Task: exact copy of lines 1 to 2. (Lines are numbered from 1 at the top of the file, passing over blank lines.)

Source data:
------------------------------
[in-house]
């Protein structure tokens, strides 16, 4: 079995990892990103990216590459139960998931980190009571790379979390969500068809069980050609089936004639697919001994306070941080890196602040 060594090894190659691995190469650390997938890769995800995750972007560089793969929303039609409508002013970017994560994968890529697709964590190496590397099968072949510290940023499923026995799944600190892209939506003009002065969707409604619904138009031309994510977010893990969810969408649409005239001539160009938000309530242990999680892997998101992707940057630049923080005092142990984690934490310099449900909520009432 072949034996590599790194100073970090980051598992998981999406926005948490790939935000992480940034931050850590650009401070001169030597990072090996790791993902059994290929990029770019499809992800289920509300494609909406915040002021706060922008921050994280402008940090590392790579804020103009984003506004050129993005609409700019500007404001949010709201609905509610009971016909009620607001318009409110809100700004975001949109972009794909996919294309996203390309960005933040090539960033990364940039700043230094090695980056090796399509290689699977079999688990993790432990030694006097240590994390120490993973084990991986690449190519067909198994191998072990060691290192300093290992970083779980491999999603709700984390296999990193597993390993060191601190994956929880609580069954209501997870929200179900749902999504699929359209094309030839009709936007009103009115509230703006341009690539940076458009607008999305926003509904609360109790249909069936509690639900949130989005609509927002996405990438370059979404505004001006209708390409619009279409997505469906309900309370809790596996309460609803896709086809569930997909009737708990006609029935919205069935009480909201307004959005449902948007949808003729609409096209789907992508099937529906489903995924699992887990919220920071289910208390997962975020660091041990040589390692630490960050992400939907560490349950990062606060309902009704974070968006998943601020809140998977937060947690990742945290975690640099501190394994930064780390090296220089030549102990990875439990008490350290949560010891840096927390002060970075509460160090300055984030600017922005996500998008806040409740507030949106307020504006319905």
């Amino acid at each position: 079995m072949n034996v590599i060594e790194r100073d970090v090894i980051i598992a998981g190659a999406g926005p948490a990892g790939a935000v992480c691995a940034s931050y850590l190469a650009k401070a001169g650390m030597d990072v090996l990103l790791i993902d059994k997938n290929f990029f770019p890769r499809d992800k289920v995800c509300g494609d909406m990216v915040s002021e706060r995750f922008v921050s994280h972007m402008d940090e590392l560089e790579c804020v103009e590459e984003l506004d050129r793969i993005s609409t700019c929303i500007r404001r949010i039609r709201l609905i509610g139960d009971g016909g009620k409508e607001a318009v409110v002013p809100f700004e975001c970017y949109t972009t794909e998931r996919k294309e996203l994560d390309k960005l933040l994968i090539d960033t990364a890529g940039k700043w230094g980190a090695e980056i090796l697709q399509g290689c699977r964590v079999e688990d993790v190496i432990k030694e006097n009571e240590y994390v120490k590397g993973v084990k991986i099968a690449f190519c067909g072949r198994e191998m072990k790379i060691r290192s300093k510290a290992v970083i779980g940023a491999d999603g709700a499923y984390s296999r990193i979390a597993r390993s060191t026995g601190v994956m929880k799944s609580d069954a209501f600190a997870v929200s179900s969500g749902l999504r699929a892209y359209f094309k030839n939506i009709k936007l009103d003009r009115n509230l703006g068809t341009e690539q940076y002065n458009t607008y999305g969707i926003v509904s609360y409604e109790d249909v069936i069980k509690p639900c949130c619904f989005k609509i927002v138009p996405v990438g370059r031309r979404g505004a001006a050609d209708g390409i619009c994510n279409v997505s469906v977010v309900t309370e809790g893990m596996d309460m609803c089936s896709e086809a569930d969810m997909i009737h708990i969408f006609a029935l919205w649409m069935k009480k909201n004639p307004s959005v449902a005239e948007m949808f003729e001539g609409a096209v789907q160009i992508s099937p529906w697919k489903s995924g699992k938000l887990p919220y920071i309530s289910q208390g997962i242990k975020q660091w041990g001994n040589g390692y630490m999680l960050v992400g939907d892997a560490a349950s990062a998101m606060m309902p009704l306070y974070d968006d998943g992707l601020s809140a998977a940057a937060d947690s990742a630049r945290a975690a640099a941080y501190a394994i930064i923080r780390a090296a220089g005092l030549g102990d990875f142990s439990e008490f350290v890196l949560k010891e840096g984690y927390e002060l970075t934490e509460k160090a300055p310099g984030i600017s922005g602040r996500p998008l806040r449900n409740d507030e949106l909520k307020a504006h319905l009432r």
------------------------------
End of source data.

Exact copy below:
[in-house]
């Protein structure tokens, strides 16, 4: 079995990892990103990216590459139960998931980190009571790379979390969500068809069980050609089936004639697919001994306070941080890196602040 060594090894190659691995190469650390997938890769995800995750972007560089793969929303039609409508002013970017994560994968890529697709964590190496590397099968072949510290940023499923026995799944600190892209939506003009002065969707409604619904138009031309994510977010893990969810969408649409005239001539160009938000309530242990999680892997998101992707940057630049923080005092142990984690934490310099449900909520009432 072949034996590599790194100073970090980051598992998981999406926005948490790939935000992480940034931050850590650009401070001169030597990072090996790791993902059994290929990029770019499809992800289920509300494609909406915040002021706060922008921050994280402008940090590392790579804020103009984003506004050129993005609409700019500007404001949010709201609905509610009971016909009620607001318009409110809100700004975001949109972009794909996919294309996203390309960005933040090539960033990364940039700043230094090695980056090796399509290689699977079999688990993790432990030694006097240590994390120490993973084990991986690449190519067909198994191998072990060691290192300093290992970083779980491999999603709700984390296999990193597993390993060191601190994956929880609580069954209501997870929200179900749902999504699929359209094309030839009709936007009103009115509230703006341009690539940076458009607008999305926003509904609360109790249909069936509690639900949130989005609509927002996405990438370059979404505004001006209708390409619009279409997505469906309900309370809790596996309460609803896709086809569930997909009737708990006609029935919205069935009480909201307004959005449902948007949808003729609409096209789907992508099937529906489903995924699992887990919220920071289910208390997962975020660091041990040589390692630490960050992400939907560490349950990062606060309902009704974070968006998943601020809140998977937060947690990742945290975690640099501190394994930064780390090296220089030549102990990875439990008490350290949560010891840096927390002060970075509460160090300055984030600017922005996500998008806040409740507030949106307020504006319905």